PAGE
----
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- GDP (PPP):
- $280.4 billion
- 0.9% growth
- -0.9% 5-year compound annual growth
- $26,975 per capita
- Inflation (CPI):
- FDI Inflow:
Portugal’s economy has benefited from recent structural reforms. Ongoing efforts have focused on reducing the inefficient and oversized government sector, better managing public finance, and reforming loss-making state-owned enterprises. A return to sovereign-bond markets has enabled Portugal to begin repaying its IMF loan ahead of schedule.
Economic Freedom Snapshot
- 2016 Economic Freedom Score: 65.1 (down 0.2 point)
- Economic Freedom Status: Moderately Free
- Global Ranking: 64th
- Regional Ranking: 30th in Europe
- Notable Successes: Trade Freedom and Business Freedom
- Concerns: Management of Public Finance and Labor Freedom
- Overall Score Change Since 2012: +2.1
Portugal’s economic recovery remains highly vulnerable to challenges related to ensuring fiscal stability and restoring financial-sector competitiveness. Despite relatively sound economic institutions and transparent regulatory and judicial systems, the indebted public sector is still a drag on overall economic dynamism.
Portugal joined the European Union in 1986 and the eurozone in 2002. A center-right coalition formed a minority government following elections in October 2015. Two weeks later, a left-wing coalition opposed to proposed austerity measures forced the government to resign. In May 2011, Portugal accepted a €78 billion European Union–International Monetary Fund bailout plan that included demands for structural reforms to reduce public debt and increase incentives for private investment. Adherence to strict budgetary discipline has allowed Portugal to move beyond the worst of its economic crisis. The economy is based primarily on services and industrial production. Tax rates are at record highs, and younger Portuguese are moving abroad for work. Overall unemployment is well above pre-crisis levels.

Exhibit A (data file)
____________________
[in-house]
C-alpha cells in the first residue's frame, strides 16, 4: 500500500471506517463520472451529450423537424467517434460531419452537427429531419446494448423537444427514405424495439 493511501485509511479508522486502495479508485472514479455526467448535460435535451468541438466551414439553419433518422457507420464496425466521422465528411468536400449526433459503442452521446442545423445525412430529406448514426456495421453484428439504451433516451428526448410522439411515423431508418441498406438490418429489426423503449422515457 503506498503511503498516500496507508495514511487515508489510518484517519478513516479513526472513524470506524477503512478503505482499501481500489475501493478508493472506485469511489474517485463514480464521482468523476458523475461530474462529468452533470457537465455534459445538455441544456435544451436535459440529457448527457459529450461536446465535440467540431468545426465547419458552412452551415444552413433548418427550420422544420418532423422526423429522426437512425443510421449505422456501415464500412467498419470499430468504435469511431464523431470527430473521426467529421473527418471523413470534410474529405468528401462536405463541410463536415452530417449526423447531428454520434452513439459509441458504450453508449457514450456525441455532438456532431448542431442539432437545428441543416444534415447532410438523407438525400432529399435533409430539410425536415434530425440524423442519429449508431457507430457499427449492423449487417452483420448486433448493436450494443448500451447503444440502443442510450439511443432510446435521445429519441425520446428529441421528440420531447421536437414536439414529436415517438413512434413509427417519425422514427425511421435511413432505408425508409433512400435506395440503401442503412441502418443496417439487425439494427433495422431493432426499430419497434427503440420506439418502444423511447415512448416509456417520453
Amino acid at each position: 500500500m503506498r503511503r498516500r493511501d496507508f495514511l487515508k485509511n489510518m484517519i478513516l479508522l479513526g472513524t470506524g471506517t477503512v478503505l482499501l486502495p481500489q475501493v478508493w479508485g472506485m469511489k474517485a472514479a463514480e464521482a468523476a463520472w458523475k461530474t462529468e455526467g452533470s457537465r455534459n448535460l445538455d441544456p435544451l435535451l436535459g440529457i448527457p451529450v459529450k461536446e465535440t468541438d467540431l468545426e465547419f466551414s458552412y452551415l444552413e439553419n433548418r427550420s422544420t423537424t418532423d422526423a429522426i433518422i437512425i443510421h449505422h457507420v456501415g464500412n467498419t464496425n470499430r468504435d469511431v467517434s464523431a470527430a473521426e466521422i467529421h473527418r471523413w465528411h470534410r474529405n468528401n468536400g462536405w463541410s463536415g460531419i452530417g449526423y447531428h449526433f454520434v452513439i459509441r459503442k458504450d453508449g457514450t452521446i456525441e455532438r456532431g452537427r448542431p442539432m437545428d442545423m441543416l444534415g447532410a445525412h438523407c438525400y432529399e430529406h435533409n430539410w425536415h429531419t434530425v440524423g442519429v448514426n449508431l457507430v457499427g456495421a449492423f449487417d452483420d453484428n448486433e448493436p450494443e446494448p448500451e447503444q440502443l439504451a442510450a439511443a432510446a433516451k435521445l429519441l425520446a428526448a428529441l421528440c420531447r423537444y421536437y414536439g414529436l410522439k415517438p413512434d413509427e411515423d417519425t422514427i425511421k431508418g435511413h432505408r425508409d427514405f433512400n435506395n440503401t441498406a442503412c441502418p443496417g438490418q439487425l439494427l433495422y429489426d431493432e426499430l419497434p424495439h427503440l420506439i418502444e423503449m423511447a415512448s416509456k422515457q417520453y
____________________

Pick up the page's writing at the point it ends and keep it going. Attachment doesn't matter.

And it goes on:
A 2014 European Commission report urged Portugal to establish an anti-corruption strategy to address shortcomings in prosecuting high-level corruption cases, the lack of preventive measures for corruption in party funding and public procurement, and conflicts of interest among local-level politicians. Property rights are well protected, but registration costs are slightly higher than the OECD average at 7.3 percent of a property’s value.
The top personal income tax rate is 48 percent, and the top corporate tax rate is 23 percent. Other taxes include a value-added tax. The overall tax burden equals 33.4 percent of total domestic income. Government spending amounts to 50.1 percent of GDP, and public debt still exceeds the size of the economy. Reducing the deficit and debt levels, both public and private, remains a critical task.
Starting a company takes less than a week, and no minimum capital is required, but completing licensing requirements remains burdensome. A number of revisions in Portugal’s labor regulations, which had been among the most inflexible in the European Union, have been implemented. Although some state-owned enterprises have been privatized, the remaining SOEs are inefficiently run and require ongoing subsidization.
EU members have a 1 percent average tariff rate. Trade agreements are currently being negotiated with countries that include the United States and Japan. State-owned enterprises operate in several sectors of the economy. Foreign and domestic investors are allowed equal access to investment opportunities, but the uncertain economic climate is a deterrent. Despite some progress, the financial sector remains under considerable strain.